A ‘number’ of complaints have been made to an anti-violence charity after young children were pictured aiming rifles during an open day at Luton Police Station on Saturday.
The event, which saw more than 400 attend, included a display by firearms officers outside the station in which young children were allowed to simulate gunfire with an array of weapons.
Beds Police has said that the showing was merely for educational purposes, though the stand has been attacked as “distasteful and heavy handed” by visitors.
The open event came just three days after Delaney Brown Snr appeared at the station, appealing for the gunman killer of Paul Foster to be found on the first anniversary of his death.
Lenos Wilson, who acts as an intermediary between communities and the police for the Non Violence Alliance, revealed that he had been contacted by ‘a number’ of groups concerned with images which show young children taking part in the display.
He said: “It seems to have upset many people and many feel it was very untimely.
“I have been contacted by representatives for the Justice 4 Leon campaign, the African Carribbean Strategic Partnership Group and the family of Faruk Ali who all feel that this looked distasteful and heavy handed.
“They are worried that this is a show of force and that the police come across as bully boys.”
He added: “Personally I have good relations with the police but they could have notified us that this would be part of the open day, it was not good.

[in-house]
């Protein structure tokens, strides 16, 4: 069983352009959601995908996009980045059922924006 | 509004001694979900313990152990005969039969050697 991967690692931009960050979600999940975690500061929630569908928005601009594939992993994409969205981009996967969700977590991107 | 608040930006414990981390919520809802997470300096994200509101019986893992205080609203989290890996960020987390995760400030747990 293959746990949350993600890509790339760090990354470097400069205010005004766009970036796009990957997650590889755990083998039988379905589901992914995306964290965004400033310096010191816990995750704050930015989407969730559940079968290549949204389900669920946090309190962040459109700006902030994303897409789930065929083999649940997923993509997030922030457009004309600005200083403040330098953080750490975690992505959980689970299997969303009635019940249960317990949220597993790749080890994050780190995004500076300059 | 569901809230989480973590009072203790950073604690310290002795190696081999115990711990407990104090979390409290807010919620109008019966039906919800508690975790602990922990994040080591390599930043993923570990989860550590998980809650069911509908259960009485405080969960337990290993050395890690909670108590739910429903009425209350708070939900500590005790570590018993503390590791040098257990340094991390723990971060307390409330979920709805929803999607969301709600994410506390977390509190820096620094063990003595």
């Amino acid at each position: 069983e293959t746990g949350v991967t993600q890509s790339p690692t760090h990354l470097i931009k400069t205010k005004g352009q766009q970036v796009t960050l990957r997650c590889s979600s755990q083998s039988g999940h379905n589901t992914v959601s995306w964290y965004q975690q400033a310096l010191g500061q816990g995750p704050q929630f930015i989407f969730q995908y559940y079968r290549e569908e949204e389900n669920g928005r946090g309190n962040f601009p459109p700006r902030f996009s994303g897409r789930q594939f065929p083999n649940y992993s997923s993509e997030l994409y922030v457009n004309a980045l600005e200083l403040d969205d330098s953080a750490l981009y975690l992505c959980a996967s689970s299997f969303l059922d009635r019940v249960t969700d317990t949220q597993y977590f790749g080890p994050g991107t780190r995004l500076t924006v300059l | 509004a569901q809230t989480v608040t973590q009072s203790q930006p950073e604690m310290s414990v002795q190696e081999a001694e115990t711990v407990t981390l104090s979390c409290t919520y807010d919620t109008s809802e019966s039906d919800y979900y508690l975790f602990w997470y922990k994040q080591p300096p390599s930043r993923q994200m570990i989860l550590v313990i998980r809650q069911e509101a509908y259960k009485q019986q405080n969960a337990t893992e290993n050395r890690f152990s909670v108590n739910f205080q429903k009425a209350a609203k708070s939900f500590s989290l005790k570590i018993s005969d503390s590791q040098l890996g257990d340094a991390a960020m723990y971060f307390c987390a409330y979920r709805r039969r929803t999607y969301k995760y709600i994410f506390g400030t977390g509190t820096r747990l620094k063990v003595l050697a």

“I am also not clear on why rubber bullets were on show when they are rarely used.”
Other pictures taken on the day show children dressed in riot protection gear and forensic outfits.
Stephen Pereira, 28, contacted the Luton News to share his alarm at images of rifles on show.
He said: “The police should not be getting children comfortable with guns, this is not a joke. I’m not sure what kind of a message this is trying to put out, it is a very alarming scene.
“I used to be part of the Lewsey Centre Rifle and Pistol Club and I understand gun safety – even if it is clear and without a magazine it should not be pointed at anybody. Kids should not get into the habit of that.”
He added: “There seems to be a culture of violence with the police, especially in light of what has happened recently.”
Luton commander superintendent Dave Boyle maintained that the weapons were under “strict and close supervision”.
He said: “We make no secret of the fact that the police have access to firearms in order to fight crime and protect the public from harm and showing the weapons is one way of deterring the illegal use of guns.
“Specially trained firearms officers were in charge of the weapons that were chained down at all times and while the picture shows a young person holding the weapon, which they were encouraged to do as part of the education process, they were under strict and close supervision.”
Bedfordshire police and crime commissioner Olly Martins added that “we can’t pretend guns don’t exist”.
He said: “That aspect of the open day was to show the police have got firearms, it is important that people know that,
“It is about letting everyone know that they are dangerous and that anyone illegally holding guns will be met with force by the police.”
“As for children holding guns, kids can join the army cadets at the age of 12 and they come into contact with a number of live weapons so it is not out of the ordinary.”